A theory of the dynamics of deep learning: Consequences for semantic development

Abstract: Anatomically, the brain is deep; and computationally, deep learning is known to be hard. How might depth impact learning in the brain? To understand the specific ramifications of depth, I develop the theory of learning in deep linear neural networks. I give exact solutions to the dynamics of learning which specify how every weight in the network evolves over the course of training. The theory answers fundamental questions such as how learning speed scales with depth, and why unsupervised pretraining accelerates learning. Turning to generalization error, I use random matrix theory to analyze the cognitively-relevant "high-dimensional" regime, where the number of training examples is on the order or even less than the number of adjustable synapses. Consistent with the striking performance of very large deep network models in practice, I show that good generalization is possible in overcomplete networks due to implicit regularization in the dynamics of gradient descent. These results reveal a speed-accuracy trade-off between training speed and generalization performance in deep networks. Drawing on these findings, I then describe an application to human semantic development. From a stream of individual episodes, we abstract our knowledge of the world into categories and overarching structures like trees and hierarchies. I present an exactly solvable model of this process by considering how a deep network will learn about richly structured environments specified as probabilistic graphical models. This scheme illuminates empirical phenomena documented by developmental psychologists, such as transient illusory correlations and changing patterns of inductive generalization. Neurally, the theory suggests that the representation of complex structures resides in the similarity structure of neural population responses, not the detailed activity patterns of individual neurons. Overall, these results suggest that depth may be an important computational principle influencing learning in the brain. Deep linear networks yield a tractable theory of layered learning that interlinks computation, neural representations, and behavior.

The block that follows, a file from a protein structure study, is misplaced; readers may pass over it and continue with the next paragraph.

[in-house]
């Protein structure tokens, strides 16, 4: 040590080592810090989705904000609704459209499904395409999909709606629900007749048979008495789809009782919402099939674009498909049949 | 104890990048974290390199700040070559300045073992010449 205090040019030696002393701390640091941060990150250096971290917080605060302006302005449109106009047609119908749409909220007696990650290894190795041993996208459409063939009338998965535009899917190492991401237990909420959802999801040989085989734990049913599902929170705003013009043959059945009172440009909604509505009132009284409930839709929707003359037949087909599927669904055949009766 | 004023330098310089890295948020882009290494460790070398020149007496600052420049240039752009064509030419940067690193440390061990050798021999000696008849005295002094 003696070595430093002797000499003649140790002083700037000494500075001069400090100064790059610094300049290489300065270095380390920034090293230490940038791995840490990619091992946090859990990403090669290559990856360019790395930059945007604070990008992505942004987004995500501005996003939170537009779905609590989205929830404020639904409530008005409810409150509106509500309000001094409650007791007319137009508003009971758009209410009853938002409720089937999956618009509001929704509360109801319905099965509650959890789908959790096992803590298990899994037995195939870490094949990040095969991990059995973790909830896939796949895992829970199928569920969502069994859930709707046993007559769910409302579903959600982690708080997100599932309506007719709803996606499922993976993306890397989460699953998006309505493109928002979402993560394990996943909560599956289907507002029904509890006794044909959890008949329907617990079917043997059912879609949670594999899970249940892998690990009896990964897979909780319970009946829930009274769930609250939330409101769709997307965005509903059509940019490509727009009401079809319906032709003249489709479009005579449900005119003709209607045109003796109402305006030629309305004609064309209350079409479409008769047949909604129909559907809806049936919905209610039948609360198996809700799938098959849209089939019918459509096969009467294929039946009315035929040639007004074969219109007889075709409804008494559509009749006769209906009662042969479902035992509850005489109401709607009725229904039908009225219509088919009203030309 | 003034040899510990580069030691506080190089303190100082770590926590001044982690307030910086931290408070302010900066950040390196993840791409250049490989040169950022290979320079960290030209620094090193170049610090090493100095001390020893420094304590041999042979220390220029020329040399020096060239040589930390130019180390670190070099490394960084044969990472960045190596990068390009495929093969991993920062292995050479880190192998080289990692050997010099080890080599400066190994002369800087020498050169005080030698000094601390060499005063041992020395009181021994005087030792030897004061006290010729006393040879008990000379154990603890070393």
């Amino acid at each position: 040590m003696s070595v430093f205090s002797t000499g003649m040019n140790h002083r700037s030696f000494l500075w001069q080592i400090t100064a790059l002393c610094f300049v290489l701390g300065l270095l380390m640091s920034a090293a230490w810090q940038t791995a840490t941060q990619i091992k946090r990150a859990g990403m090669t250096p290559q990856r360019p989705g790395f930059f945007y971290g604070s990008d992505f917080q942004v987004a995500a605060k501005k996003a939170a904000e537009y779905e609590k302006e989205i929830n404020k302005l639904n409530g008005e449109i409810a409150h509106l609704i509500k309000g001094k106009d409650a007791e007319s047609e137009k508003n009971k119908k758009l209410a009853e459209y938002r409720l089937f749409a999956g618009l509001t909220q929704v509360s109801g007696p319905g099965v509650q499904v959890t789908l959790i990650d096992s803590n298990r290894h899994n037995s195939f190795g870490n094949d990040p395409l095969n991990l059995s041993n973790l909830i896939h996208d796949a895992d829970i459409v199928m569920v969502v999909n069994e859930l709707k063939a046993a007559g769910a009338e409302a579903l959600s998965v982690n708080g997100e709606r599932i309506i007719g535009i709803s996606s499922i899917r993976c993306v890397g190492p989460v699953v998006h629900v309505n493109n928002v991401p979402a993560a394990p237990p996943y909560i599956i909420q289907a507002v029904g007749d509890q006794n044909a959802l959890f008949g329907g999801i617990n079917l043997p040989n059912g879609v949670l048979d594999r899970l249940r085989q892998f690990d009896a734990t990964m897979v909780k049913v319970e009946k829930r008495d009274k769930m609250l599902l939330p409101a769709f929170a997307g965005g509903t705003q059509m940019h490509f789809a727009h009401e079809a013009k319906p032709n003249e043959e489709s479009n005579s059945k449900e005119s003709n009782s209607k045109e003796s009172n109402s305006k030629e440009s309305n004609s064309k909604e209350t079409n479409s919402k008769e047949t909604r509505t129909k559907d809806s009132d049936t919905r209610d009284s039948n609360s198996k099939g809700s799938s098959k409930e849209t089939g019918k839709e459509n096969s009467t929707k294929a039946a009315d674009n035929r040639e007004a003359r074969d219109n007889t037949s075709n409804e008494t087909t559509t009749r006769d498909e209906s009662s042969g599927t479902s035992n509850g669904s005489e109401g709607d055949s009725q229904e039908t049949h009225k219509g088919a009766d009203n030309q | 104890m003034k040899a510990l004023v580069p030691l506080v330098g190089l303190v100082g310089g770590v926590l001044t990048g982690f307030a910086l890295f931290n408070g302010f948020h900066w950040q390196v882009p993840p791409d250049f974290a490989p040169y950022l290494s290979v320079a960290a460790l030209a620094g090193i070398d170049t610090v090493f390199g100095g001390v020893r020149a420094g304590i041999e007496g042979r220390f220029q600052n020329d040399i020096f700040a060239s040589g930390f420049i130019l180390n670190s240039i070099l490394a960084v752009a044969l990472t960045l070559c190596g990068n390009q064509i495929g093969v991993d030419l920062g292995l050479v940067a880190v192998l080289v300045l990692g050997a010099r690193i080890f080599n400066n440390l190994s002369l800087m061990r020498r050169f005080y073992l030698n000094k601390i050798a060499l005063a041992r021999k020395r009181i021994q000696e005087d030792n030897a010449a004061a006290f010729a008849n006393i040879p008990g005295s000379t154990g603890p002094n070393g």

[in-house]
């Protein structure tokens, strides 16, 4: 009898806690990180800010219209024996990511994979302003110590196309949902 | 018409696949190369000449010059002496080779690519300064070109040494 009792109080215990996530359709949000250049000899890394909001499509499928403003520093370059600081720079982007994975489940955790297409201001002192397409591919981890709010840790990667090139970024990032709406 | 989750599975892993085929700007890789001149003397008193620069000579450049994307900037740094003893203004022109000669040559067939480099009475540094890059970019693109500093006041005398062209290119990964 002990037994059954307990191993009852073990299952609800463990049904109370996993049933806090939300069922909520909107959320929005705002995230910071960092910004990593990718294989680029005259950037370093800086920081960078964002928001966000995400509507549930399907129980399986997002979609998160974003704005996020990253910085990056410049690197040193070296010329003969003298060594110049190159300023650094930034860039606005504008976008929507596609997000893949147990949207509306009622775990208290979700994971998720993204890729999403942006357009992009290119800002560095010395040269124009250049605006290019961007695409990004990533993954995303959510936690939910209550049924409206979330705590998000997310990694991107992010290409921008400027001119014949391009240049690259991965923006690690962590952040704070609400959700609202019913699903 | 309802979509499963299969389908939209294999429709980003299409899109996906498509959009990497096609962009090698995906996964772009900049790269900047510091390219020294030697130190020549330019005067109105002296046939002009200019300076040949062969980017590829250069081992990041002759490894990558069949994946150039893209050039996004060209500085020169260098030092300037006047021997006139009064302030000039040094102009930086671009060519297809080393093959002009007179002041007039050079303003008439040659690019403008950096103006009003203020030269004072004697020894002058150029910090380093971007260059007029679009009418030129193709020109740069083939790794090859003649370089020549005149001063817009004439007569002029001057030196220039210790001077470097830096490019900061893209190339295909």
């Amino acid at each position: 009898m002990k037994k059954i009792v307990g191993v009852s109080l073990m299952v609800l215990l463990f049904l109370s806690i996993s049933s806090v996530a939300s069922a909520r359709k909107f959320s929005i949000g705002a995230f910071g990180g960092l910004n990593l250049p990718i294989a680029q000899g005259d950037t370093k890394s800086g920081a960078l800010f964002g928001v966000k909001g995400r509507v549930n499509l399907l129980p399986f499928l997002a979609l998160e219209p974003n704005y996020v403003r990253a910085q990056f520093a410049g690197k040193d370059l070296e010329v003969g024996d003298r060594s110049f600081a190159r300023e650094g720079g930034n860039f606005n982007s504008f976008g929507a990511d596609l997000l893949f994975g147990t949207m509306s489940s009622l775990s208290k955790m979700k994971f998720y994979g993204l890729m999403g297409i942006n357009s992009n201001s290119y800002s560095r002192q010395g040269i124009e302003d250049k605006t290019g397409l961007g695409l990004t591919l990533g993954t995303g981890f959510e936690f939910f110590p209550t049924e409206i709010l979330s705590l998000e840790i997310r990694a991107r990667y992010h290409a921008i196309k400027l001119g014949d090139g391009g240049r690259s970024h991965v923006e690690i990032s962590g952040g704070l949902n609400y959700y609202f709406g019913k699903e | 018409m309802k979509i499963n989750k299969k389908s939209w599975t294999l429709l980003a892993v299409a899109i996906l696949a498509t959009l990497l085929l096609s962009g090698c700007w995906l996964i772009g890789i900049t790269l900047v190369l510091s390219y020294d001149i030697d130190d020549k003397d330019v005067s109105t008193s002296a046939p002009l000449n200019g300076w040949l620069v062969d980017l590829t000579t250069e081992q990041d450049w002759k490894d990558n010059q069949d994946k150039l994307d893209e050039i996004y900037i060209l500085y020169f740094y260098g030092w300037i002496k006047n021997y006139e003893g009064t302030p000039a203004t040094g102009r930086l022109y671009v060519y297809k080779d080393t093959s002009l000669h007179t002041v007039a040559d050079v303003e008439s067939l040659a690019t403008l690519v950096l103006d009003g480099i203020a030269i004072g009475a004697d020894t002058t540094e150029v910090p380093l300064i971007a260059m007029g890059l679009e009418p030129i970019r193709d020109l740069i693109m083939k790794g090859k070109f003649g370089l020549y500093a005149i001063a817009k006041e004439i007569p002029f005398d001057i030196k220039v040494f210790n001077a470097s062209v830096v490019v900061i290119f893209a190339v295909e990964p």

About the speaker:
Dr. Andrew Saxe is a Swartz Postdoctoral Fellow in Theoretical Neuroscience at Harvard University. He completed his PhD in Electrical Engineering at Stanford University, advised by Jay McClelland, Surya Ganguli, Andrew Ng, and Christoph Schreiner. His dissertation received the Robert J. Glushko Dissertation Prize from the Cognitive Science Society. His research focuses on the theory of deep learning and its applications to phenomena in neuroscience and psychology.